When the Indian Coffee House of New Delhi threatened to close back in 2009, something quite extraordinary happened. Reporters and politicians descended on the modest establishment, founded in 1957, in a bid to save it. Perched on the third floor of the rundown Mohan Singh Place shopping center overlooking Delhi’s central Connaught Place, the unassuming coffee house had largely become a haunt for retired old men. But campaigners remembered a more glorious time, when lawyers, journalists, city officials and artists congregated there to argue the country’s ills and devise solutions to fix them. “Suddenly, the city remembered itself,” explains photographer and writer Stuart Freedman, who had first visited the place 15 years prior. With the campaign’s success, Freedman realized the historical importance of coffee houses in India, places that he had himself adopted as echoes of the working class cafés of his East London childhood. Six years later, the British photographer is raising funds to publish his first book, “The Palaces of Memory.” He joined R&K from London.
Roads & Kingdoms: How did you first come across the Indian Coffee House in New Delhi?
Stuart Freedman: The first time I went to Delhi would have been 1994. I had already worked quite a lot internationally, in Pakistan and Afghanistan, before that. When I got to Delhi, I just thought: “Oh my god, this place is mad.” And the Indian Coffee House, which is this odd café atop a brutalist shopping center, just seemed to me a bit of a refuge away from the strangeness of the streets of Delhi. I’ve been going to it on and off for about 20 years, which is just an extraordinary thing.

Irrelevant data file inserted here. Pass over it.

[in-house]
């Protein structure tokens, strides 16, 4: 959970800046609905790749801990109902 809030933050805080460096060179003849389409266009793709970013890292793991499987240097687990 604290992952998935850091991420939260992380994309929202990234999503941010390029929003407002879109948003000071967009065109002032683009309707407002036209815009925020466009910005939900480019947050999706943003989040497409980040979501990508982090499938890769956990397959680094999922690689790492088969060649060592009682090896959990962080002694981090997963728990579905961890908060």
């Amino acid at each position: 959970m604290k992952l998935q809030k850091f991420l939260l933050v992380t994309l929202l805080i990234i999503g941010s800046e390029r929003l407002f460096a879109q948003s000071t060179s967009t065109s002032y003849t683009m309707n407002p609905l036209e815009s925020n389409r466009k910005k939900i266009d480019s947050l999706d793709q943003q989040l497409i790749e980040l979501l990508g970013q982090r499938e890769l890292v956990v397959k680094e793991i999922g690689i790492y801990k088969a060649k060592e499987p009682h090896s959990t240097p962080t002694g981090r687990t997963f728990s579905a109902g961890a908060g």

Photo: Stuart Freedman
R&K: What did you like about it?
Freedman: I suppose it was somewhere quiet and it just felt a bit like home. I was not living permanently in Delhi at the time, and it felt like somewhere I could always go back to, somewhere that was mine. I think it took me a long time to realize that what I was experiencing was this echo of the working class cafés of my youth in east London. The greasy spoons that echoed post-war London and its austerity. They were the places where Rock ‘n Roll culture came about in the 50s and the 60s, places that transmitted this idea of rebellion and youth. I didn’t know this at the time because I was just a kid, but they held within them something about London and culture and politics and poetry. And I felt that echo in the Indian Coffee House.